Throughout our history as a nation, when Americans realize the laws of our country and the values of our country do not coincide, we make our dissatisfaction known. This was true of the men and women who rebelled against the British Crown and remains a part of our cultural heritage to this day. Since the American Revolution, we have continually worked to bridge the gap between our values and our laws, whether we look to the Seneca Falls Convention, the United Auto Workers strikes of the 1930s, the march from Selma to Montgomery, or the Stonewall Uprising. In 2018, we find ourselves in another era of imbalance and it is the People who understand the seriousness of our condition far sooner and more clearly than those who hold power in Government.
For nearly two years, Americans have publicly shown their outrage over the current imbalances and opposition to the policies, laws, actions, and fumbling kleptocracy of the Trump Administration and the 115th Congress. Through rallies, social media, phone calls to elected officials, letters to newspaper editors, and the voting booth, Americans seek to reinvigorate public discourse on the importance of values, morality, and the rule of law in society. Across the country, Americans are driven to demonstrate we remain compassionate and know the difference between allies and enemies. These Americans are often described dismissively as sore losers, far left socialist insurgents, or unpatriotic ingrates – all of which is untrue. We can be more accurately described as upholding a long tradition in American society as dissenters and are engaged in an act of faith. A demonstration of patriotic faith in the idea of America.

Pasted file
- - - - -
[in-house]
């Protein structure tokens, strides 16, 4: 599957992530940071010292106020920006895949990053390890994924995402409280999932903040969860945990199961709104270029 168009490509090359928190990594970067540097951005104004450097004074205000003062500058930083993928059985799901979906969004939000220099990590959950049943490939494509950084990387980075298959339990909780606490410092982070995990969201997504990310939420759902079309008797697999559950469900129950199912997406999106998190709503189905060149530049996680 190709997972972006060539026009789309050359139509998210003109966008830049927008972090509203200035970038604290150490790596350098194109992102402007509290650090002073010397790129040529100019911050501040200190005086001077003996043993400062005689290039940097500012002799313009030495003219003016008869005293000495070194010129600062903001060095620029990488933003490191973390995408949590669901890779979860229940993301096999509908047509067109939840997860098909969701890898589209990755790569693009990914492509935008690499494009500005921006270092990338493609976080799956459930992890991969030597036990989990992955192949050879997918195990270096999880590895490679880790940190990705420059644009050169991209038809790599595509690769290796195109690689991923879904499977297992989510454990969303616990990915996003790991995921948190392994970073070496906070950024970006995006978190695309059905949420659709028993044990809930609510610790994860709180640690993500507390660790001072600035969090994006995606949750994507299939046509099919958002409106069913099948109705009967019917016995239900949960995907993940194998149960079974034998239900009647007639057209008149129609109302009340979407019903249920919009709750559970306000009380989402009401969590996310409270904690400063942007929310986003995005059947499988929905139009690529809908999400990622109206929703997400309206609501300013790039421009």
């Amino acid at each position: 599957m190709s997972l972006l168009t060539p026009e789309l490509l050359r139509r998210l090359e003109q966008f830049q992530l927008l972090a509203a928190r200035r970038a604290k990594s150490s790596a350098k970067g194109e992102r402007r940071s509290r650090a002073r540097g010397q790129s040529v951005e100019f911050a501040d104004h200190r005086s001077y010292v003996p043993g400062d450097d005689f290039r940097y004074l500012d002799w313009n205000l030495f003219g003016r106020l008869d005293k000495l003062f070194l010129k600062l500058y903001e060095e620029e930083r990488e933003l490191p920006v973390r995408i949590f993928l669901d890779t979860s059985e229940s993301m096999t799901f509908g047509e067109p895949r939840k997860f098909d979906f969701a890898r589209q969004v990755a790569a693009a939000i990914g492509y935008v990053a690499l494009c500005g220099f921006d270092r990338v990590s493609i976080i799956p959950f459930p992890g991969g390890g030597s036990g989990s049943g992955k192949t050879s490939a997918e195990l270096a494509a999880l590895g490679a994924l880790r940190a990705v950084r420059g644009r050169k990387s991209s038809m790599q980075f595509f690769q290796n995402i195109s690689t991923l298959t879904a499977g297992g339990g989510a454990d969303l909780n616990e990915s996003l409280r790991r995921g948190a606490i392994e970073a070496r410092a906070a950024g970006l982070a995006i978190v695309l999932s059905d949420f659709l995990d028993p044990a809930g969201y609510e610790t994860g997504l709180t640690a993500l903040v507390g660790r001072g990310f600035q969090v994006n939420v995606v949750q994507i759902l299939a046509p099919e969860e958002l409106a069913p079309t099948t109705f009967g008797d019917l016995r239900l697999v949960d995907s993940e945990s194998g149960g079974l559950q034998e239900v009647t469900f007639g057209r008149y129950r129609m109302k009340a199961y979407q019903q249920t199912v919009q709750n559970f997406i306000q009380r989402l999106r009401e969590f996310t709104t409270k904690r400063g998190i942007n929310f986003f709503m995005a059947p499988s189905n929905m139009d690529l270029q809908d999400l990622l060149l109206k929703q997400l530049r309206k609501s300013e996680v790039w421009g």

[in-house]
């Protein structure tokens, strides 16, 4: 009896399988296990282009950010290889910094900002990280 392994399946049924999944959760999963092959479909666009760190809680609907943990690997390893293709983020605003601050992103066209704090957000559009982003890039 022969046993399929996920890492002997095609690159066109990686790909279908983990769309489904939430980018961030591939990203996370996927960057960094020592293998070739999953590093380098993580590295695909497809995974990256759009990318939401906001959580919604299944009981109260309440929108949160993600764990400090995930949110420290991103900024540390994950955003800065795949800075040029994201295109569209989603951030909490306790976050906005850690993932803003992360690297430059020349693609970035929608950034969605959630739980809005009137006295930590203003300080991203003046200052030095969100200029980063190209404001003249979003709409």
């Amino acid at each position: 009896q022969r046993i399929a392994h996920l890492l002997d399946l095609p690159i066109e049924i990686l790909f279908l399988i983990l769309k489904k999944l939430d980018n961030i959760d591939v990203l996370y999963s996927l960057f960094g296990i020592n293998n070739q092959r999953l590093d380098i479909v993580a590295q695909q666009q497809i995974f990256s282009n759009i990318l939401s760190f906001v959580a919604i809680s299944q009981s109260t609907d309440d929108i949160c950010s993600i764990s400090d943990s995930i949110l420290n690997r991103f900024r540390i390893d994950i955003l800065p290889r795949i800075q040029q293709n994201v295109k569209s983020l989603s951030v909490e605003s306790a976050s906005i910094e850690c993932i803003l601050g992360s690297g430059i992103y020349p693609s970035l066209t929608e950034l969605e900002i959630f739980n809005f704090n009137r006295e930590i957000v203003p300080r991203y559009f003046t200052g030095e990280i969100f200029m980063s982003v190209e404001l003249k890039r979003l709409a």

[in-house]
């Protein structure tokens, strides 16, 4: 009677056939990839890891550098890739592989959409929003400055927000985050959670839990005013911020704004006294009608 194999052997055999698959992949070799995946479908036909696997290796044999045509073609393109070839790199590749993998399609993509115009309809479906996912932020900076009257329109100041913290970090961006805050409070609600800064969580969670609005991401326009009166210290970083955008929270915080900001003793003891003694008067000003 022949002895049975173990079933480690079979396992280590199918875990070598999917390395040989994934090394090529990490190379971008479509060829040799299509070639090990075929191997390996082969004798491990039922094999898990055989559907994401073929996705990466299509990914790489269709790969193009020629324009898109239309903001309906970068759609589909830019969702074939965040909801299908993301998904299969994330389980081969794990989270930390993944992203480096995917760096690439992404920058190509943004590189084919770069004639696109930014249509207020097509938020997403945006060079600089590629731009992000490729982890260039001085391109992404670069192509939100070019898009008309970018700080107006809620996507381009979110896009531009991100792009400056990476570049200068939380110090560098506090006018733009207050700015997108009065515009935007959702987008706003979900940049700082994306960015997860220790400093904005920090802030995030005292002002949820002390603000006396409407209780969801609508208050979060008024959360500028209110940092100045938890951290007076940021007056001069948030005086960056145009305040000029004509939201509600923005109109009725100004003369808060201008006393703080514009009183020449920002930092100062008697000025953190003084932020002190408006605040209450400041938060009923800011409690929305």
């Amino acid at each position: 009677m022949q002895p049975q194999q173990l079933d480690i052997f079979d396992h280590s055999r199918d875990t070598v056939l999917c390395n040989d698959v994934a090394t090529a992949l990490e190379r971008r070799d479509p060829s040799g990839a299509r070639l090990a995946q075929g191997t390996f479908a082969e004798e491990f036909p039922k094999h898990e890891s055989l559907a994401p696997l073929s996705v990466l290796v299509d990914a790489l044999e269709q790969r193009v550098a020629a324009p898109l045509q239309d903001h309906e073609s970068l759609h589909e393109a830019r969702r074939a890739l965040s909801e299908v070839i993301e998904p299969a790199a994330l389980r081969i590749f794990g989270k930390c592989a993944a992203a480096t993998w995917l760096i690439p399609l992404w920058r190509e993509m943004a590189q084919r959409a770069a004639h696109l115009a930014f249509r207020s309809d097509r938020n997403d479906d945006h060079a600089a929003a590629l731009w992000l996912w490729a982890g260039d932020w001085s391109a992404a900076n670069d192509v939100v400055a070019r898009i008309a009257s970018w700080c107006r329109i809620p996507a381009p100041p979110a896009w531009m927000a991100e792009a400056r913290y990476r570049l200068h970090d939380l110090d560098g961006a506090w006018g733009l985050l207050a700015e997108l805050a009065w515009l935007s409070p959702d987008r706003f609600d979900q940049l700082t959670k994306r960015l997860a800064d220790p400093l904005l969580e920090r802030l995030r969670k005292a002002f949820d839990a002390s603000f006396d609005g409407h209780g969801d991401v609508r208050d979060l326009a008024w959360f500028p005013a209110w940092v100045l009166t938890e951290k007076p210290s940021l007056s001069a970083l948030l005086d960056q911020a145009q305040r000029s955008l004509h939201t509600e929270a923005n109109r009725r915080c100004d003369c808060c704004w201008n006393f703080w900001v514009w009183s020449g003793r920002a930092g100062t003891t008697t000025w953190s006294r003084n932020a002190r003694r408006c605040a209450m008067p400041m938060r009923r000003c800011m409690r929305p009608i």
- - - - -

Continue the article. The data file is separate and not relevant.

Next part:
The eminent American observer, Alexis de Tocqueville wrote, “The greatness of America lies not in being more enlightened than any other nation, but rather in her ability to repair her faults.” America, as a concept, is in a constant state of reinvention and renewal. We see our faults, our shortcomings, our mistakes and we endeavor to fix them. We take the opening words of the Constitution not as a statement of conclusion, but as a challenge for the future: “We the People of the United States, in order to form a more perfect union…” The men who wrangled the politics of ego, greed, and fear to produce the document that has ruled our nation for over 240 years clearly knew their work was not complete and subsequently added the Bill of Rights as the first ten amendments. And yet, even that effort was known by the Founders to be incomplete as enslaved Blacks were left to the torment of institutionalized racism, resulting in decades of abolitionist activism and a Civil War. Our Constitution was amended again to continue creating a better society and rectify what is essentially America’s original sin, though we are left with a legacy of racial and economic discrimination and death that continues today and remains a fault to be repaired.